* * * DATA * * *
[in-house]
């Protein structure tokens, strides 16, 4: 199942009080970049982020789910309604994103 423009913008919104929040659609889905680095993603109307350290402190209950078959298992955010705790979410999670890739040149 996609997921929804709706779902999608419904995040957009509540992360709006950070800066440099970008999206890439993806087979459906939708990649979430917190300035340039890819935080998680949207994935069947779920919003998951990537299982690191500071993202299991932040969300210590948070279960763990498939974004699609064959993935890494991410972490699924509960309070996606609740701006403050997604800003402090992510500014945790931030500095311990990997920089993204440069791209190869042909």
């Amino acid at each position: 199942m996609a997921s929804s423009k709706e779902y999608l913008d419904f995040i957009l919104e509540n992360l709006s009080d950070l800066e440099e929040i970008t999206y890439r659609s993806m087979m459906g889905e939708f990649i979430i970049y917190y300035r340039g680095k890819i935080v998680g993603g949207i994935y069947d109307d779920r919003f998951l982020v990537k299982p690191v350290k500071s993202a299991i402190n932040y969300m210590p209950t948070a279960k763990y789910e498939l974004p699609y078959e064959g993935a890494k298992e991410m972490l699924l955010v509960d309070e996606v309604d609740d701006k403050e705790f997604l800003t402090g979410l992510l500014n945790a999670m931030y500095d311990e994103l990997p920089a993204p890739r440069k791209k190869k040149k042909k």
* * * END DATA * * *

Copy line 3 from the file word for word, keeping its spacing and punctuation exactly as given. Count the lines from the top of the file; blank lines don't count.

């Amino acid at each position: 199942m996609a997921s929804s423009k709706e779902y999608l913008d419904f995040i957009l919104e509540n992360l709006s009080d950070l800066e440099e929040i970008t999206y890439r659609s993806m087979m459906g889905e939708f990649i979430i970049y917190y300035r340039g680095k890819i935080v998680g993603g949207i994935y069947d109307d779920r919003f998951l982020v990537k299982p690191v350290k500071s993202a299991i402190n932040y969300m210590p209950t948070a279960k763990y789910e498939l974004p699609y078959e064959g993935a890494k298992e991410m972490l699924l955010v509960d309070e996606v309604d609740d701006k403050e705790f997604l800003t402090g979410l992510l500014n945790a999670m931030y500095d311990e994103l990997p920089a993204p890739r440069k791209k190869k040149k042909k």